- Promote a positive workplace culture. Your leadership sets the tone for how employees are expected to treat each other. Make clear in your handbook and by your own actions what type of behavior is permitted and what behaviors are expressly prohibited. Provide clear directions for reporting allegations and prohibit retaliation against those who do complain.
- Investigate complaints promptly. Don’t ignore direct complaints or rumors of bullying in your workplace. Take immediate action because the longer the bullying is permitted to occur, the greater the damage to the victim and potential liability to your company.
- Provide training to both supervisors and employees. Your policies will mean little if supervisors don’t understand them and how to enforce them. Supervisors need to know how to identify bullying, fairly investigate claims, maintain privacy and appropriately discipline the offenders. And, if employees are not made aware of their right and responsibility to report such behavior, they will continue to work under the assumption that the employer does not take this seriously.
- Encourage a zero-tolerance environment. In the survey noted previously, bullied workers were asked how the employer handled the situation. The majority of bullies were found to be bosses or supervisors and 72% of those surveyed felt their employer rationalized or even encouraged a culture of bullying or denied it even existed. In those cases, it is impossible for employees to feel safe or have any confidence or ability to be productive and happy in their jobs.
- Call bullying what it is. Using euphemisms such as incivility, disrespect, personality conflicts, difficult people, management style, trivializes bullying and is a grave disservice to those being bullied. Not calling bullying “bullying,” in order to avoid offending the sensibilities of those who made the bullying possible, adds to the injury done to bullied individuals whose jobs, careers, and health have been threatened as the result.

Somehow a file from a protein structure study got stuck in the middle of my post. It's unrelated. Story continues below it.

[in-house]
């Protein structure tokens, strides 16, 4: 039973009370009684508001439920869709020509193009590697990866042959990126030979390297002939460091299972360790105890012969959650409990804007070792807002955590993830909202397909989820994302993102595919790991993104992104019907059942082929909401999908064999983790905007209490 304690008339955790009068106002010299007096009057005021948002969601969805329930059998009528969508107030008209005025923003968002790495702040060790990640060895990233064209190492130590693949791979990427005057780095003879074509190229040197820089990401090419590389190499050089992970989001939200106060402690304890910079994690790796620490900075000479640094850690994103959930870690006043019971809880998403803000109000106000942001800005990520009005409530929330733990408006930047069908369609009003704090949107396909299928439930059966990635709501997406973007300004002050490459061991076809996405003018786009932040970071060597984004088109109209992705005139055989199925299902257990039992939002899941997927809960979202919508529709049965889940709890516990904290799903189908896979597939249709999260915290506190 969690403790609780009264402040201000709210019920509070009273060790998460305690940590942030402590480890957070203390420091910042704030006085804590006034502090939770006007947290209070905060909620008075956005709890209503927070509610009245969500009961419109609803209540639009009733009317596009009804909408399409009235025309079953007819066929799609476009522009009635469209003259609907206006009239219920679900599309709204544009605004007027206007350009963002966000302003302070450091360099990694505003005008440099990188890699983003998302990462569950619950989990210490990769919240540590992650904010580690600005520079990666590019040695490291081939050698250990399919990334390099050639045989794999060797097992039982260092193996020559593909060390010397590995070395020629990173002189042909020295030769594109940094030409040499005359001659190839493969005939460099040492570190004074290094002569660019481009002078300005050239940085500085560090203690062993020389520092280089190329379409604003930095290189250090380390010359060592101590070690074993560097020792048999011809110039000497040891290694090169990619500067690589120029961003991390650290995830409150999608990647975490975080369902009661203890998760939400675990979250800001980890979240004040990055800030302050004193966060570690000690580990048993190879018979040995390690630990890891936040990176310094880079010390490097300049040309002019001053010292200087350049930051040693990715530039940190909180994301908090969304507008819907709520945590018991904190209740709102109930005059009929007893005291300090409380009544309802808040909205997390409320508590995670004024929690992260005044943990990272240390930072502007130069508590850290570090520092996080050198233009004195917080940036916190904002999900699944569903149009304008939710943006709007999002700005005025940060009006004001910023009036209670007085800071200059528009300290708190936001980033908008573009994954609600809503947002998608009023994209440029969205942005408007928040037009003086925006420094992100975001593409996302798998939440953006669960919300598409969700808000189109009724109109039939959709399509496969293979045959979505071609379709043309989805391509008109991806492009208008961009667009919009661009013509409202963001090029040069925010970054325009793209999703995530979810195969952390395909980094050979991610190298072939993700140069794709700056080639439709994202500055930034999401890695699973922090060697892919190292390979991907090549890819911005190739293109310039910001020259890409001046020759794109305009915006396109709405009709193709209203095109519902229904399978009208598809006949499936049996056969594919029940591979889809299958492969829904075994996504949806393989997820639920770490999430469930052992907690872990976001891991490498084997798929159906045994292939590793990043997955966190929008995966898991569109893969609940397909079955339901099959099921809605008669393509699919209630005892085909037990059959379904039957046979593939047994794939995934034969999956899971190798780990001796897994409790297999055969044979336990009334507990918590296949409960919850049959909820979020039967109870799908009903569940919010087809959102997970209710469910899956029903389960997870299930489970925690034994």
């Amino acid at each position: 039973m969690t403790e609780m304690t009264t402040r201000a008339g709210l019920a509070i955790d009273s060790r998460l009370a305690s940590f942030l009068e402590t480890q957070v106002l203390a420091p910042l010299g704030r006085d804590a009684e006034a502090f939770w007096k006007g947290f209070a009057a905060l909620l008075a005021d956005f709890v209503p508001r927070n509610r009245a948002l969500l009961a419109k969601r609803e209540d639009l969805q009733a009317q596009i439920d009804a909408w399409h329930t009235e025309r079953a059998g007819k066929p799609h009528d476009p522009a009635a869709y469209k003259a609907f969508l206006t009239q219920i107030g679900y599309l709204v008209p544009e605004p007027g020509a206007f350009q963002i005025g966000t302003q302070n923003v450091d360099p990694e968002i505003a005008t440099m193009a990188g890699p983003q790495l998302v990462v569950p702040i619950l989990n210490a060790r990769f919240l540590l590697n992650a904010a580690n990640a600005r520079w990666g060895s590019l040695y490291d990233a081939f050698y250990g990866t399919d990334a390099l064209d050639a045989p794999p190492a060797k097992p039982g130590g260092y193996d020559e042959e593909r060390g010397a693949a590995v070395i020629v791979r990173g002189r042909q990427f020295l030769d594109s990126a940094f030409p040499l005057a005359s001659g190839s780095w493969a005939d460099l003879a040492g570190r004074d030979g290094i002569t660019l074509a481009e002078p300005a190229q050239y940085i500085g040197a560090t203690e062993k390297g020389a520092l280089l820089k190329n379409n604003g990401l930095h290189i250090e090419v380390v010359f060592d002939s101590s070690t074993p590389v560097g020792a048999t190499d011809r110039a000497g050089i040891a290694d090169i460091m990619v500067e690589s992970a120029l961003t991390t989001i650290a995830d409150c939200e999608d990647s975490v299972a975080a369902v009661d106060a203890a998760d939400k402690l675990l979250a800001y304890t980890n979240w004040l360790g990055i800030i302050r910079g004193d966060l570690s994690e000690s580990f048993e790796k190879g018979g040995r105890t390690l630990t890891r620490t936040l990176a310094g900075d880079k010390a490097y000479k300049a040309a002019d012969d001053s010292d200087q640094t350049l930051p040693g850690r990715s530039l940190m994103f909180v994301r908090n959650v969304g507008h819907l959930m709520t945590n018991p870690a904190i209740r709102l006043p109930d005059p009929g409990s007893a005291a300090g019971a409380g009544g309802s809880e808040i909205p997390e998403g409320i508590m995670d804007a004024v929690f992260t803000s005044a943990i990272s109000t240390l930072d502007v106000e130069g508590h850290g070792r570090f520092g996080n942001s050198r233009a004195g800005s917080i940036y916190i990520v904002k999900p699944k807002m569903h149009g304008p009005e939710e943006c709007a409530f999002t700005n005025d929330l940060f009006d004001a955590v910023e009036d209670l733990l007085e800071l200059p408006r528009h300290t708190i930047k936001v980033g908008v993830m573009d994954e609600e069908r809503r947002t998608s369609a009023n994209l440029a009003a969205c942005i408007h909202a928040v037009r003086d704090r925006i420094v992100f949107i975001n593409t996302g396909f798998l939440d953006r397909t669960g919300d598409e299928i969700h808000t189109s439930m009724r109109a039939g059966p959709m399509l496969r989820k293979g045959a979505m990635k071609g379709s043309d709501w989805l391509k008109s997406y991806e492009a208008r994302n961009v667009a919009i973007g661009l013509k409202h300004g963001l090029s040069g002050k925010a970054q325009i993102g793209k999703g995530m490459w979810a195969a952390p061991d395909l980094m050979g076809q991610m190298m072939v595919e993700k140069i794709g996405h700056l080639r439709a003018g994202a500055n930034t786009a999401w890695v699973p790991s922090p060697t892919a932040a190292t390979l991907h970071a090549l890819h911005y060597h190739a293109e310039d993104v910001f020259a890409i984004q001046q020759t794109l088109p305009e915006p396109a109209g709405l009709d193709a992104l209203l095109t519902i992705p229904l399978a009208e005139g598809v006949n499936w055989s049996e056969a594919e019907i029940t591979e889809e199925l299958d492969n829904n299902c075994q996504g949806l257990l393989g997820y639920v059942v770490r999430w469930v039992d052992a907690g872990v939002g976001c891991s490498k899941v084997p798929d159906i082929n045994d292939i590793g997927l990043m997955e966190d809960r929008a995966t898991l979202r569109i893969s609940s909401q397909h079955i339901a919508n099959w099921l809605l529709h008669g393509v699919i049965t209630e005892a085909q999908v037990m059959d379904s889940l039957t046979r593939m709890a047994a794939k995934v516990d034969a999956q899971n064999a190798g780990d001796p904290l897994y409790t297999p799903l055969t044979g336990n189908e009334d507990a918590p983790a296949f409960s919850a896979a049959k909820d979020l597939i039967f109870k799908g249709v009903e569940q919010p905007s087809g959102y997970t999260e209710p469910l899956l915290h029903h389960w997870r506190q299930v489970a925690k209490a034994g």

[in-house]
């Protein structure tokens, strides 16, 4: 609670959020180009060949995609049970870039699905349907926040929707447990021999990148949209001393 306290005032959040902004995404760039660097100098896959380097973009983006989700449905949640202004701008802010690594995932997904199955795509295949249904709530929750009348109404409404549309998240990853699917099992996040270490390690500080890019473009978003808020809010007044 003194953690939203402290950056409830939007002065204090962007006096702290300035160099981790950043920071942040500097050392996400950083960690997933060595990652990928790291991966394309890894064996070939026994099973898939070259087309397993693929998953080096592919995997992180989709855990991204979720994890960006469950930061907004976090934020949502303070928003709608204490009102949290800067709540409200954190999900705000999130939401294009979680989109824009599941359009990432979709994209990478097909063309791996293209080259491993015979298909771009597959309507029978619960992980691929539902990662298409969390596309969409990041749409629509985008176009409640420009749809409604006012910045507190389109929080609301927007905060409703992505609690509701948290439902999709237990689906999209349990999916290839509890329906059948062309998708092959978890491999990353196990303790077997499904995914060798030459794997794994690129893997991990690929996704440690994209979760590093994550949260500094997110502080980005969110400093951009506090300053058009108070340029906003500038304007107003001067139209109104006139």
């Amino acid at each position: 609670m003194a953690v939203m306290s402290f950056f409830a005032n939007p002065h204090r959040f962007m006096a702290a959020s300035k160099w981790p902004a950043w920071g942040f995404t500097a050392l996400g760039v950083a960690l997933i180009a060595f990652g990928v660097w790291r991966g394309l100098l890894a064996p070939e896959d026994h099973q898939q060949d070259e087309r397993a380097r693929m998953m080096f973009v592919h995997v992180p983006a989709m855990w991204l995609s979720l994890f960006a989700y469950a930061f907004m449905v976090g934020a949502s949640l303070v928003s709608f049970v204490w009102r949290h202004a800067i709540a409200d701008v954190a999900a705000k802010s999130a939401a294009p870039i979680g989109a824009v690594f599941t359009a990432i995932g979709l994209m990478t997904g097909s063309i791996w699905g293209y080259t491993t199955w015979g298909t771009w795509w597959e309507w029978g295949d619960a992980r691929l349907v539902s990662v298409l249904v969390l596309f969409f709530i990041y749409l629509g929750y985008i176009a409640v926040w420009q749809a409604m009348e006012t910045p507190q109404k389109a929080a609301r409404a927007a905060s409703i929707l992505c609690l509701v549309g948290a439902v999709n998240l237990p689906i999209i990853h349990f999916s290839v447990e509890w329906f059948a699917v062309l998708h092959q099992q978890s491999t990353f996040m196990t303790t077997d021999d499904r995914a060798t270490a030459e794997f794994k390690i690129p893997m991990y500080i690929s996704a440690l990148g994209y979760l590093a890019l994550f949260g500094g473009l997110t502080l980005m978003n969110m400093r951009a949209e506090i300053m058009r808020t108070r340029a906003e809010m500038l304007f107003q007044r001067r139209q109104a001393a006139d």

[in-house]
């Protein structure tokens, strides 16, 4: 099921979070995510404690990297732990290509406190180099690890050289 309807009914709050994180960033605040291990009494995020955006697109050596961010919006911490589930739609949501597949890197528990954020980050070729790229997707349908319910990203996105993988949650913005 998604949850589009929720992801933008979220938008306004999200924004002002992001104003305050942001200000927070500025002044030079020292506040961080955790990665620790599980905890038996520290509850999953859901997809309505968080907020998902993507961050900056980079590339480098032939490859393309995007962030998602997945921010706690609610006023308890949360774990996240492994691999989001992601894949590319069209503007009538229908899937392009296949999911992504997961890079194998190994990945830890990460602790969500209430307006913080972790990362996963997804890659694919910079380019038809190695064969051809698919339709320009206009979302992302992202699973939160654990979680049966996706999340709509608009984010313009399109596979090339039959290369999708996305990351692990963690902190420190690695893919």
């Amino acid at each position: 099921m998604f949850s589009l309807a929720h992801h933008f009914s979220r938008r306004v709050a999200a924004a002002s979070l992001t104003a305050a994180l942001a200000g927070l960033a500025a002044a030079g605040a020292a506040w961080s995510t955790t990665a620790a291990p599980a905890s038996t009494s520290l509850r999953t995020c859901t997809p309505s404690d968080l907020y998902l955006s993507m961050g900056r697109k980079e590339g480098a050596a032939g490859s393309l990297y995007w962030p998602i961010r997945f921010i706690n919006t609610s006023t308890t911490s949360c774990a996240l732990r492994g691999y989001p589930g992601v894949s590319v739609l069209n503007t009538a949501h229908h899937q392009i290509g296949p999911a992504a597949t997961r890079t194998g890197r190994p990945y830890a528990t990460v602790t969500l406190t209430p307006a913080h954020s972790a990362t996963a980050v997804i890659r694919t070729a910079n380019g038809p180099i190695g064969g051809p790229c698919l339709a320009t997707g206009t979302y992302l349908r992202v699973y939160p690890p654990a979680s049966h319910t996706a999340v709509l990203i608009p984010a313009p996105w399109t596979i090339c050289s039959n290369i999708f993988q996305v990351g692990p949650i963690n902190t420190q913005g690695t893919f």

If this subject has peaked your interest I recommend grabbing these reads from Amazon for a deeper dive into workplace shaming and positive company culture:
As an EMPLOYEE and potential victim of workplace bullying or shaming, there are certain empowering and necessary actions one should take. According to Ms. Gordon’s insightful article titled: “How to Confront Workplace Bullying”, she states that there are necessary actions to consider:
- Take care of yourself and learn to recognize bullying. When you realize that you are being bullied, you will be less likely to blame yourself or take responsibility for something that isn’t your fault. Remember, bullying is a choice the bully makes, not something defective in you.
- Realize that you can change your response. Although it is impossible to change someone who doesn’t want to change, you can change how you respond. Take some time to think about how you want to handle the situation. Do you want to search for a new job? Do you want to report the incident? Do you want to request a transfer? Only you can decide how you want to address the situation.
- Learn how to set boundaries. Be upfront and direct with the bully about how you plan to address his behavior. Learn to be firm, confident and assertive. For instance, you could tell the bully if he continues to threaten you with job loss and to sabotage your work, that you will report his behavior to human resources.